Suddenly very sober, Jarvis heard the leader shuffling through a bin. He came forward with film reels in his hands.
“They've been photographing, filming and documenting a clan here in the valley for five, six, seven decades.”
When Jarvis could not form words in his dry throat and his eyes widened as he studied the reels in the man's hands, the leader set down the reels and poked a finger at the photos.
“Ya believe now?“
Jarvis nodded. “Holy hell!” He howled and ran his hand over his face as if to jar the images loose, but they remained there on the table in the bright wash of a 100 watt bulb.
“You ever wonder about the cameras at the entry and exit points up here? They watch traffic in and out of the Valley. Kinda strange up here at this elevation, this remote a reach of the Sierra Nevadas, huh?” The leader shook his head and paced the floor as if he were unloading years' worth of burden.
Jarvis could only stand there and listen with his mouth unhinged.
“Yup, they monitor. Hikers are to get their asses in and out of the valley in 24 hours. The forest service groups have funding for game cams and gathering evidence.” The leader pivoted on his heels and faced Jarvis with a finger pointed to the sky. “Wanna know what they're gathering evidence for?”
“It's funding for something called the Primate Study for the Central Sierras.” The man snorted and let out a belly laugh.
“Primate study in the Sierras?” Jarvis frowned.
“They rent a place at Dinky Creek. The funding is 200,000, maybe 300,000 a year.” The leader leaned against the file cabinet and crossed his arms over his chest. “Sometimes they take to snowmobiles, sometimes snowshoes. The climate is a bastard, but it doesn't stop these Tall fellas.” He nodded. “There's lots of areas of interest around these parts including Tea Kettle and Jackass Meadow.”
The leader shuffled through the photos, giving them one last longing exploration with his weary eyes and tucked them back in place.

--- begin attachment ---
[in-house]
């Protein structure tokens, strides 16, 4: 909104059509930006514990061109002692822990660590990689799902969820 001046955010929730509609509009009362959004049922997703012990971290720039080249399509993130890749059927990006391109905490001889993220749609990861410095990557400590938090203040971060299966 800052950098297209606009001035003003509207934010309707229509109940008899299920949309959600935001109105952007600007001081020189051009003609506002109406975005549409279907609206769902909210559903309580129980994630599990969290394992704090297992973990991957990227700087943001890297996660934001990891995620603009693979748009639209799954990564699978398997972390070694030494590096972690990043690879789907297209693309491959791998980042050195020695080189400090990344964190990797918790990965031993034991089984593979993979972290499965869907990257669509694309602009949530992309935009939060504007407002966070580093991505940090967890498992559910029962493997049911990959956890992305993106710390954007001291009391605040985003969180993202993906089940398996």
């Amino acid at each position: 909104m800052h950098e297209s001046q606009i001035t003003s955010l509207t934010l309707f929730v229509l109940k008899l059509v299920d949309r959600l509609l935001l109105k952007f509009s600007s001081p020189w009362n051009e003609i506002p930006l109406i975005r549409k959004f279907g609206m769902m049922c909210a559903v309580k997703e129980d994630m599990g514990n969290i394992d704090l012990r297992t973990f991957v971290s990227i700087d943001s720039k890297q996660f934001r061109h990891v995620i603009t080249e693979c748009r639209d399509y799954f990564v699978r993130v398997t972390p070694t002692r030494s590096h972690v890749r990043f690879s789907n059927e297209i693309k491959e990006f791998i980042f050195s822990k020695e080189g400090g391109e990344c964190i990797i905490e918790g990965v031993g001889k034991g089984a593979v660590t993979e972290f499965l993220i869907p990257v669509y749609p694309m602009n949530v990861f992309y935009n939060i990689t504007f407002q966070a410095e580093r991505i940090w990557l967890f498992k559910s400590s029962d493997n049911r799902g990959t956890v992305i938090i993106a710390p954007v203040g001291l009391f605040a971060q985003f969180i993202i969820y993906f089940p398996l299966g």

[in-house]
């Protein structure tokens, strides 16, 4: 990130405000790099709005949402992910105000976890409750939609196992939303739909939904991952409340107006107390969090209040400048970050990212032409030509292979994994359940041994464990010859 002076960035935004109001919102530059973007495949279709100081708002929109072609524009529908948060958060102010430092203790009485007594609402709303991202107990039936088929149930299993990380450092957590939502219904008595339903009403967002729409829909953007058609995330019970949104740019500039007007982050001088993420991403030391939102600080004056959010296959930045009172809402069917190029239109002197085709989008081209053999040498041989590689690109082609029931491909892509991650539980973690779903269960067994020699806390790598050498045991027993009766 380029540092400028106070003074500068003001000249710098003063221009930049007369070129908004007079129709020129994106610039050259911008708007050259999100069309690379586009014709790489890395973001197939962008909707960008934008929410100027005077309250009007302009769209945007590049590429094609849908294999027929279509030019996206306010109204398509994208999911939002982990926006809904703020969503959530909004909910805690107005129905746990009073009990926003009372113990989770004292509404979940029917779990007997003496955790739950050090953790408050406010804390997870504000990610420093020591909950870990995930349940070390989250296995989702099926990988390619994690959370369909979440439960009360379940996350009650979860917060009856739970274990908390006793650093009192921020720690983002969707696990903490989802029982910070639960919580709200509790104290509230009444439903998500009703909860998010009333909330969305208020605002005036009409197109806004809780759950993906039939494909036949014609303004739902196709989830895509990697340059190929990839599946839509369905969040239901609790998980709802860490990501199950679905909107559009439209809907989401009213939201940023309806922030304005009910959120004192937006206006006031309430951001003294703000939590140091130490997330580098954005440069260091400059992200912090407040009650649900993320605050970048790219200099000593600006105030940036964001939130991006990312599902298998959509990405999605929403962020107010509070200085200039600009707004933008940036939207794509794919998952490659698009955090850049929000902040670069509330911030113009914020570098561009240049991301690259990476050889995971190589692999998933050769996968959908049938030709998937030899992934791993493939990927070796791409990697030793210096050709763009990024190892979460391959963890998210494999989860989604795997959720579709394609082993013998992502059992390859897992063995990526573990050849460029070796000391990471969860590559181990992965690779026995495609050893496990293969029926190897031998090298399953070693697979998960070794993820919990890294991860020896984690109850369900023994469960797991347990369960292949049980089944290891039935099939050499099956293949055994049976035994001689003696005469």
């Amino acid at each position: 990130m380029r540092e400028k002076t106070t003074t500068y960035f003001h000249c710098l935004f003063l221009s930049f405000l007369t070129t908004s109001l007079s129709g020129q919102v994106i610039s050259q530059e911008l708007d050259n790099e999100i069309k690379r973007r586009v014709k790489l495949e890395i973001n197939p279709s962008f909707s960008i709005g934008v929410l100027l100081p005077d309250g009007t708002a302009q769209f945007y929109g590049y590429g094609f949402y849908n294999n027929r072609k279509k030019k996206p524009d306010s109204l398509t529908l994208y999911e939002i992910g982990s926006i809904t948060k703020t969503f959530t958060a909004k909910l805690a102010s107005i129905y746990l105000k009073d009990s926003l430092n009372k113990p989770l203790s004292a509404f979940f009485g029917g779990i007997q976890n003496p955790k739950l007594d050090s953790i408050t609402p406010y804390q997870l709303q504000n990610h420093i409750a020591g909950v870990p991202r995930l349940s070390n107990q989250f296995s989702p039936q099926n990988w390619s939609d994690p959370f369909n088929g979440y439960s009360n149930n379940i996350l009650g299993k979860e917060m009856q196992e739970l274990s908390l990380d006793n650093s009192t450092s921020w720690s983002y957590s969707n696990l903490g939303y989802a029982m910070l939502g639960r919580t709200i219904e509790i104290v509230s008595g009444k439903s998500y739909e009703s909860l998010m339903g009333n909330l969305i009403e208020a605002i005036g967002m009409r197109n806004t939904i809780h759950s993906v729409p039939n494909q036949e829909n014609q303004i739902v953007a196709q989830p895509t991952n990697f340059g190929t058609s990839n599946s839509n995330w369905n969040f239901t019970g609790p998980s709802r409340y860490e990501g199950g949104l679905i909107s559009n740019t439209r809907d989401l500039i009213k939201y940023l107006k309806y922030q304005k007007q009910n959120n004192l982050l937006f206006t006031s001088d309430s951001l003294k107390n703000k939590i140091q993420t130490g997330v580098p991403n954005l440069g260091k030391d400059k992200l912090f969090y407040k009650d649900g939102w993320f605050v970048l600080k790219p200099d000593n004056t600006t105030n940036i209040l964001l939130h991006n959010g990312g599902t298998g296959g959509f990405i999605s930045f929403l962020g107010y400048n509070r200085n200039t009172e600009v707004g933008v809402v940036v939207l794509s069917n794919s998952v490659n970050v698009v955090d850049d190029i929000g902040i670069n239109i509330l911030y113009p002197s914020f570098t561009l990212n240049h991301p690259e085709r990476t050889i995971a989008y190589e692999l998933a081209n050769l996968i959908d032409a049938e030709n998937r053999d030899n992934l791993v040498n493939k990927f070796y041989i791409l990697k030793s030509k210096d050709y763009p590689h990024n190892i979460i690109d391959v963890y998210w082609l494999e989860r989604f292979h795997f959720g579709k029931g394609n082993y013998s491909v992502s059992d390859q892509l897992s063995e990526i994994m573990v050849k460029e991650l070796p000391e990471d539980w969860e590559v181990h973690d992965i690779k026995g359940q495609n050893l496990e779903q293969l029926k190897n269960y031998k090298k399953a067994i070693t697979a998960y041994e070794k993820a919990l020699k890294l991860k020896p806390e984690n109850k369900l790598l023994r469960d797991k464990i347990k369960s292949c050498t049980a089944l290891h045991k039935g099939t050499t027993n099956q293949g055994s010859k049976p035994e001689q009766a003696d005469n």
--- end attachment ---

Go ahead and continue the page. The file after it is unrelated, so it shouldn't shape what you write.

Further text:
He guided Jarvis from the room, clicking off the light, locking up the padlocks, and making it nearly impossible for Jarvis to sleep that night with the images running through his head.
As with any third-hand telling, it's up to the reader to decide if it sounds logical and worthy or not. Ken's friend who told him of this ongoing study in the Sierras and his experiences with the retiring leader have some true merit, given the location, it's short length of being open, it's rarely traveled, and well monitored location lends itself to this.
Did Solomons in 1895 run across something in the Valley that led him to name the area Evolution Valley and a nearby mountain, Darwin Mountain? What would the government be doing having an ongoing primate research project in the Sierra Nevadas? An isolated high altitude region with few travelers and a one-month time period for rare visitors seems like an ideal laboratory to study a people who are acclimated to mountainous regions and cold climates. Over decades, a lot could be understood about the life and habits of these other human family members.
It is certainly the government's MO to deny something they do not want to have to throw money at, focus on, or be bothered to explain it to the citizens. If they are allowing the Bigfoot to simply go quietly extinct in populated areas of the country, they can certainly gain some interesting knowledge in them in an isolated pocket of population to better understand what might come to be known the true Natives of our country, the first immigration. If they don't bring them to public view, then no relationships change, either with the Amerindians or the newer inhabitants of the continent that came by boat from the 1400s onward.